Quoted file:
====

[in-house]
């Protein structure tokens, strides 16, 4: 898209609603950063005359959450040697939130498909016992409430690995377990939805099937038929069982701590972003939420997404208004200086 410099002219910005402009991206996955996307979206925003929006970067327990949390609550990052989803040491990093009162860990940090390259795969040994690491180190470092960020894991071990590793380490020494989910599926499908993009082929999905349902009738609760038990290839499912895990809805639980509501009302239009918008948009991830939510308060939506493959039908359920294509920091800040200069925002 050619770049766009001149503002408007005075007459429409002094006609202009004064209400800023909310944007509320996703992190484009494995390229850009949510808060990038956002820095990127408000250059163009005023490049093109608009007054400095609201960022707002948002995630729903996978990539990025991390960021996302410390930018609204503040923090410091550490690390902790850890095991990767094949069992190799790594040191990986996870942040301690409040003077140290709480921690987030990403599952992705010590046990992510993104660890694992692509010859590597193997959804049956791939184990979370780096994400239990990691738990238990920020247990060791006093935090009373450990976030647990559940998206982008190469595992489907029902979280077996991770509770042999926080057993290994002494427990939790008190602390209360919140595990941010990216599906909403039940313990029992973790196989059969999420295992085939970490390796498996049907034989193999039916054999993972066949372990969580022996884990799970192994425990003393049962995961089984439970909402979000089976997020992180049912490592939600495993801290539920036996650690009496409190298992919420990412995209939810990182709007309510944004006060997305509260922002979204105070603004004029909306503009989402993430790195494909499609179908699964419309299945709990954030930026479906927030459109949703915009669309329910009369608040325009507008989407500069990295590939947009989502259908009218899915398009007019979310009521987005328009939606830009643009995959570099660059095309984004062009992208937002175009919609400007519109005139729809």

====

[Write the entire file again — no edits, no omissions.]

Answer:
[in-house]
């Protein structure tokens, strides 16, 4: 898209609603950063005359959450040697939130498909016992409430690995377990939805099937038929069982701590972003939420997404208004200086 410099002219910005402009991206996955996307979206925003929006970067327990949390609550990052989803040491990093009162860990940090390259795969040994690491180190470092960020894991071990590793380490020494989910599926499908993009082929999905349902009738609760038990290839499912895990809805639980509501009302239009918008948009991830939510308060939506493959039908359920294509920091800040200069925002 050619770049766009001149503002408007005075007459429409002094006609202009004064209400800023909310944007509320996703992190484009494995390229850009949510808060990038956002820095990127408000250059163009005023490049093109608009007054400095609201960022707002948002995630729903996978990539990025991390960021996302410390930018609204503040923090410091550490690390902790850890095991990767094949069992190799790594040191990986996870942040301690409040003077140290709480921690987030990403599952992705010590046990992510993104660890694992692509010859590597193997959804049956791939184990979370780096994400239990990691738990238990920020247990060791006093935090009373450990976030647990559940998206982008190469595992489907029902979280077996991770509770042999926080057993290994002494427990939790008190602390209360919140595990941010990216599906909403039940313990029992973790196989059969999420295992085939970490390796498996049907034989193999039916054999993972066949372990969580022996884990799970192994425990003393049962995961089984439970909402979000089976997020992180049912490592939600495993801290539920036996650690009496409190298992919420990412995209939810990182709007309510944004006060997305509260922002979204105070603004004029909306503009989402993430790195494909499609179908699964419309299945709990954030930026479906927030459109949703915009669309329910009369608040325009507008989407500069990295590939947009989502259908009218899915398009007019979310009521987005328009939606830009643009995959570099660059095309984004062009992208937002175009919609400007519109005139729809």